I second the vote for looking at Azure. For you sub-site, you can use the basic (free or shared) plan if your project's fit the requirements. They don't support custome certificates, however, you can use a free cloudflare account to apply HTTPS (using the Cloudflare cert from CloudFlare to Azure)
They have also added a new pricing model for SQL that is based on usage. To see pricing, go to the Azure Pricing Calculator ()[^], select SQL, for Computer Tier select "ServerLess". The pricing is much more reasonable.
Back to the websites, the Free App Service plan is free (but limited in options), shared starts around $10 per month, and basic is 54.75 per month (B1: 1 Core, 1.75 GB Ram, 10GB Storage).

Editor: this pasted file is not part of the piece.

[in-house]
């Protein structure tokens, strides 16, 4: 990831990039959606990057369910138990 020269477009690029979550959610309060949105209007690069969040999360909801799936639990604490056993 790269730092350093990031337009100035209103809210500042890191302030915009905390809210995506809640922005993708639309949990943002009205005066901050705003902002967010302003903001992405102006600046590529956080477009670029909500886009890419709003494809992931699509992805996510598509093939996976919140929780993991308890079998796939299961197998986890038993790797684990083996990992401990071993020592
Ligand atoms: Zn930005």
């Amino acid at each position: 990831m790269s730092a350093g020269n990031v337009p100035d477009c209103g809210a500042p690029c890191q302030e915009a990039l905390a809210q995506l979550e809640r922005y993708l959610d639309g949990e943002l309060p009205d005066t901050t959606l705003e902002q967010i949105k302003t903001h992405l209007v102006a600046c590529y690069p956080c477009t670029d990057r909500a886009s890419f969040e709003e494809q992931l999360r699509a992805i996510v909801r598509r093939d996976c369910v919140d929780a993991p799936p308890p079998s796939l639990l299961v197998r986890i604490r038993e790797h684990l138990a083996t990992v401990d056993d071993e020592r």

I don't use MySql, but a quick look at the SAAS (Software as a Service) for MySql shows around $50 per month. It may very likely be cheaper to setup a Linux VM and install MySql, depending on your requirements.
I looked at the pricing using the East US region, but you might want something closer. They have UK South, and North Europe regions for something closer to you, but it may affect pricing.
If you purchase Visual Studio (yearly subscription), you can use the Azure Subscription that gives you 50$ credit per month which allows you to set things up and not have to pay anything as long as you don't exceed the credit. Another option is to get a Test/Dev Subscription which has reduced pricing.
I've found Azure to be very easy to deal with and once you get comfortable with how to manage thing you'll find that it is generally trouble free.
Last Visit: 19-Nov-19 3:01 Last Update: 19-Nov-19 3:01